Bringing Notes to an Interview

Hello all,

Does anyone consider it unprofessional to bring a written list of reasons why you’d like to attend/questions about the school to a med school interview? I’ve found that my top choices exhibit several characteristics that draw me to them, and I don’t want to miss relating any of them to the interview committees, if I’m granted an interview. Thank you for your thoughts!

At least the interviews I went to, the vibe was relatively informal, business-casual type conversation. The notes might be good review for talking points before you walk in and shut the door, but I think having notes in front of you will drastically take away from the feel they’re going for. That being said, if it really is just very brief notes and not a script, you might be able to glance down while still being personable and engaged with the person/people across from you. This might be different at different schools though, I guess.

Part of the game is doing the research about the programs and compartmentalizing them in your head to bring up when the time is right. They expect you to have thought about stuff ahead of time, but I don’t think they’re expecting Division I debate team level preparation since you don’t even know what they’re going to ask.

Keep in mind that your interviewer can be anyone from a current medical student to an upper level professional, and you probably won’t know until right before the time comes.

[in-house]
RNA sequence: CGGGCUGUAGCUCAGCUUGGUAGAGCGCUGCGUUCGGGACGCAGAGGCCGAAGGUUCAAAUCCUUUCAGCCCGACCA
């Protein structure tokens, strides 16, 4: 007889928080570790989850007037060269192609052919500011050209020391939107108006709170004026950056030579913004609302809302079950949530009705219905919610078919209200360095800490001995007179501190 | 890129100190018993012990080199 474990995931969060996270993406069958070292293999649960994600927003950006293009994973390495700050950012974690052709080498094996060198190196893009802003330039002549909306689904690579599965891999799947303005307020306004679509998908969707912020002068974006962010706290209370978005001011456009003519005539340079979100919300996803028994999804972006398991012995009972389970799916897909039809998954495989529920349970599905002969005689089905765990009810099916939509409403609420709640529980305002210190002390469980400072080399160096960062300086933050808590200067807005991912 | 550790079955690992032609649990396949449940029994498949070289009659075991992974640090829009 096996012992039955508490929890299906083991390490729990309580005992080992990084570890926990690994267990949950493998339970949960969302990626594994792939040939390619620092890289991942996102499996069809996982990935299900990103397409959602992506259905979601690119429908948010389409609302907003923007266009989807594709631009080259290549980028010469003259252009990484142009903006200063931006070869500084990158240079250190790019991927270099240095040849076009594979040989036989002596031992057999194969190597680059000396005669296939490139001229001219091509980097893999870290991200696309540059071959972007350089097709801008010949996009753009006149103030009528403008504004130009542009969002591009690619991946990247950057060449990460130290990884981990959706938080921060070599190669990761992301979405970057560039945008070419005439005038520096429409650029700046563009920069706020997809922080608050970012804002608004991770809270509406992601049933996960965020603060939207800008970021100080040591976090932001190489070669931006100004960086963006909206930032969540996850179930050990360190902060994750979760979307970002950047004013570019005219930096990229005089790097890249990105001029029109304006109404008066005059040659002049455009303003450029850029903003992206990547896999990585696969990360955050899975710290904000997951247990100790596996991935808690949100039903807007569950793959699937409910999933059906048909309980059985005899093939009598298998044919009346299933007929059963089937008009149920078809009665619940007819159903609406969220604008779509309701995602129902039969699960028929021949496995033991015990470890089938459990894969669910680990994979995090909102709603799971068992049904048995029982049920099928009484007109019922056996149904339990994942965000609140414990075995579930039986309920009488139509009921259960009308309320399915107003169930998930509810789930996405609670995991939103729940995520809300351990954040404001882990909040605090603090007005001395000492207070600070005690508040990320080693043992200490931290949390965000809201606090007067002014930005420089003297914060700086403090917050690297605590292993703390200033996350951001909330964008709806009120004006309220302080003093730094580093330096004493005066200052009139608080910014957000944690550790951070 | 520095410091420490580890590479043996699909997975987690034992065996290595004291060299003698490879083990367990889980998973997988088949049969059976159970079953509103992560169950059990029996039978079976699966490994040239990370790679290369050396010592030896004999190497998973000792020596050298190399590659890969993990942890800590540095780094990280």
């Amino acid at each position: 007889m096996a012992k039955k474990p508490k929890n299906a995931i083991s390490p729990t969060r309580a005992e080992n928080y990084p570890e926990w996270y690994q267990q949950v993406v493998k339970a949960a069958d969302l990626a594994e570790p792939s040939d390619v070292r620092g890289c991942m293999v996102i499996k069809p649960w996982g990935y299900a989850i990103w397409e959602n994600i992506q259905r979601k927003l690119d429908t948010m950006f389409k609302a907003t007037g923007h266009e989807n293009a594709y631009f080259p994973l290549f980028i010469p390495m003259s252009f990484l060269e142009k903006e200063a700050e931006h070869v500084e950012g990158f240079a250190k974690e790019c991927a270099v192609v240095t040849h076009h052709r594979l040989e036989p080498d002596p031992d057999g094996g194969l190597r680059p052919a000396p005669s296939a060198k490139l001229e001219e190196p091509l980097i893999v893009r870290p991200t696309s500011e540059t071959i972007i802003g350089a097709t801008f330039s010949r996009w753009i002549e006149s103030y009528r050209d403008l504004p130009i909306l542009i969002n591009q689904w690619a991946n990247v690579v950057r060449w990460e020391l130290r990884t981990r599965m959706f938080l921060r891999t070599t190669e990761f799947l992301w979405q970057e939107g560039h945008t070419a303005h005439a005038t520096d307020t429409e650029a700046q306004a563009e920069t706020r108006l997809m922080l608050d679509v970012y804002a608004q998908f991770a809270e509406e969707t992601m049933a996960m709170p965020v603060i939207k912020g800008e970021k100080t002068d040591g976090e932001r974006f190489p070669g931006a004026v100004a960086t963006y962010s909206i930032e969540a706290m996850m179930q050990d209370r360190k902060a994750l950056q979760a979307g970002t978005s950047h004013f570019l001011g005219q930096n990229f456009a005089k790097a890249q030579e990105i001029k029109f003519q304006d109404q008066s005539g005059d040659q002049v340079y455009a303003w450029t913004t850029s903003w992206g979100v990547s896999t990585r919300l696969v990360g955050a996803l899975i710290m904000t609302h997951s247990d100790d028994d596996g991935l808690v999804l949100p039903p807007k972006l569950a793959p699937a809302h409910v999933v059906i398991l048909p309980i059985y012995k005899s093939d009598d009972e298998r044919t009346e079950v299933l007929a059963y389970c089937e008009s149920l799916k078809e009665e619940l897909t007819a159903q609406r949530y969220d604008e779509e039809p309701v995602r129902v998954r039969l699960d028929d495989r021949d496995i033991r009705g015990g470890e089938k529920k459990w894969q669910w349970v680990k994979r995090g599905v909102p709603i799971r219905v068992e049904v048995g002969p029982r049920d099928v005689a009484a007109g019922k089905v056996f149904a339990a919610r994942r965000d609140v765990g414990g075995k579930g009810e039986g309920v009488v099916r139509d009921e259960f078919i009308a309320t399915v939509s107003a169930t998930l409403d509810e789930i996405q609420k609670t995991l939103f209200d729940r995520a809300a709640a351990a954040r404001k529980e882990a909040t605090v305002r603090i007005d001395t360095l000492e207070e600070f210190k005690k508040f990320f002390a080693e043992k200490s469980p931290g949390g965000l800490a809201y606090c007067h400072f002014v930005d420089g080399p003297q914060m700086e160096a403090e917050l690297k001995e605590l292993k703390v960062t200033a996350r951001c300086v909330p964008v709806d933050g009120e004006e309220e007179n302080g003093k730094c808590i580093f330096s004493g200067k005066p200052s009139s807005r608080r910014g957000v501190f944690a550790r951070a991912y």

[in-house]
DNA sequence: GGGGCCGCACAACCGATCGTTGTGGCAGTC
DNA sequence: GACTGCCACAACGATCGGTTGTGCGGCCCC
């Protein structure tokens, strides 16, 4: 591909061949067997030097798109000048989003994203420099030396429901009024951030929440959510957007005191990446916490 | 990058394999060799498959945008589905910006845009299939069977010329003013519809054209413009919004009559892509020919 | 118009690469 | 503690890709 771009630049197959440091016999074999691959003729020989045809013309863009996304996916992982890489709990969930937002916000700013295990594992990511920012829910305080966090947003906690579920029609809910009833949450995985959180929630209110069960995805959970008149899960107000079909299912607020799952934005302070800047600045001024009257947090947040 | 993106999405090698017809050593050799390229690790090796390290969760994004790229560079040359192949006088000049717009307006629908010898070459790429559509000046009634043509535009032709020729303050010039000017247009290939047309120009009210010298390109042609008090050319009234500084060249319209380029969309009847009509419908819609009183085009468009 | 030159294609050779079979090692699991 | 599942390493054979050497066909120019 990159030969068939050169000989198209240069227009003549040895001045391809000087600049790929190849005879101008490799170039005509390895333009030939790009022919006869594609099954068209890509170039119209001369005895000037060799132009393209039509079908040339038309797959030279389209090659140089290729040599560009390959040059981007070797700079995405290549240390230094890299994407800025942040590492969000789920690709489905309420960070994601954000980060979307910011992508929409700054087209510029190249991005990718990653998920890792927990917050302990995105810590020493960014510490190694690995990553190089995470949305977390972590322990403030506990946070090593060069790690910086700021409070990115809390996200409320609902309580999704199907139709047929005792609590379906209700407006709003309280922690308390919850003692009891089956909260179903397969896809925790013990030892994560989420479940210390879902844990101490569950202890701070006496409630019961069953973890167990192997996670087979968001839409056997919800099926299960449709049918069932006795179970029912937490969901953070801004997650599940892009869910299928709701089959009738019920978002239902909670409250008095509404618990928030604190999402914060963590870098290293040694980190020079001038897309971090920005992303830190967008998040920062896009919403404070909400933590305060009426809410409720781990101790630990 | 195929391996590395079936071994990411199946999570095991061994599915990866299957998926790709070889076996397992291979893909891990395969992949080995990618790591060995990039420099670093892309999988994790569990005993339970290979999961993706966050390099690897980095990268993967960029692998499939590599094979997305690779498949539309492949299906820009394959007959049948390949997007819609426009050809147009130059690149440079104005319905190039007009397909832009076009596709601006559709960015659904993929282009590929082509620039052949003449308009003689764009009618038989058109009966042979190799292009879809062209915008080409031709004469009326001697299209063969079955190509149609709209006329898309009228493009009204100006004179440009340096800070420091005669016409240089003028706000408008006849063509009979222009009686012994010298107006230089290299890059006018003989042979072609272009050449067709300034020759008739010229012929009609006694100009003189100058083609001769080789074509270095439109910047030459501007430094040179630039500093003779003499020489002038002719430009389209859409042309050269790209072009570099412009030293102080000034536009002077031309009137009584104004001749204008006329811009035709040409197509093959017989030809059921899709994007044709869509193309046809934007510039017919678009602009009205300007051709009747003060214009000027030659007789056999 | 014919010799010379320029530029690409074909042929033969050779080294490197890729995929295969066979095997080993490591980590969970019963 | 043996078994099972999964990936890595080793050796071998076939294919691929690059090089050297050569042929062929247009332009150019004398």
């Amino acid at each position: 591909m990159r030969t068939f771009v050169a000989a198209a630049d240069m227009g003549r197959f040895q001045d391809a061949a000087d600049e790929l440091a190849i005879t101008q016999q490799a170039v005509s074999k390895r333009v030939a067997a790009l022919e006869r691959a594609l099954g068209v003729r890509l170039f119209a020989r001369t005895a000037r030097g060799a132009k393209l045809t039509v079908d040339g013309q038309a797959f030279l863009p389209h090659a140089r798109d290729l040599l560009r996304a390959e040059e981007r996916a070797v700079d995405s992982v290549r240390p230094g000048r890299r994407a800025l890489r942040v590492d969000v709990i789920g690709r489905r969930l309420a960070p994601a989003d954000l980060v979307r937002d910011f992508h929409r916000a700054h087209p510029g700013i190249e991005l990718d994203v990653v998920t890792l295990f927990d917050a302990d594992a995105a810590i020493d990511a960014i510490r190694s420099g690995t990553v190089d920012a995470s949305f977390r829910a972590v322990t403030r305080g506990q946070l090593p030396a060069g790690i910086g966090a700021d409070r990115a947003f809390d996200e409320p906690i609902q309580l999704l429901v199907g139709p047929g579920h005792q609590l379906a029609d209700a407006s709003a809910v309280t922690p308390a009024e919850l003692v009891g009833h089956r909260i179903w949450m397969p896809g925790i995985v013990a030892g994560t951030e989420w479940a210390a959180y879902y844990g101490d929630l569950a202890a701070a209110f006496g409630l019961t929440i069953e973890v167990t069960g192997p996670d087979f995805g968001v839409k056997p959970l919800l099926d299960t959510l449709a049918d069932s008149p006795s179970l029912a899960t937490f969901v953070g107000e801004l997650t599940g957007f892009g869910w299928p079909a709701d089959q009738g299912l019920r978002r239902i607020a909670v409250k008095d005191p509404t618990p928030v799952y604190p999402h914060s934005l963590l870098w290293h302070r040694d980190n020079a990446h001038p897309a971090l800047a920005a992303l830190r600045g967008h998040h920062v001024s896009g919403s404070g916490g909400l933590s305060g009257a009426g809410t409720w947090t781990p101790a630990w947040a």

Almost every interview will be more of a conversation, not so formal, and looking down at notes might come off as stiff, unprepared (the opposite of what you’re doing for) and odd.

The day before all of my interviews, I used the padfolio I brought to jot down all of the reasons I wanted to attend the school. Things about the curriculum, extracurriculars, things about the mission, etc. I read it over a few times and added things during the interview day as they came up. By the time the actual interview came, I had several things in my head to talk about. I didn’t refer to the list and didn’t need to. One or two interviews, I did add to my thank you notes to the interviewers by mentioning something I really liked about the school.

This is where interview practice is absolutely vital. You should practice your answers out loud alone or with someone. You’ll see patterns of pausing, verbal tics, uncertainty, strengths, good/bad phrasing, etc. and have time to work on them before your actual interview. One of the questions you practice should be “why this school?”

i prepared questions prior to each interview and wrote them down. i asked if it was ok if i were to open my notebook with the questions and never had someone say no. it shows that you prepared for the interview and took it seriously, in my opinion.

Never had someone say it was ok or never had someone say not to do it?

I think having questions to ask the interviewer is good. I’m referring to having pre written answers to their questions because, in my opinion, most people will use it as a crutch and destroy the conversational vibe. Nothing worse than having a conversation with someone who is talking back to a piece of paper.

never had someone have a problem with it.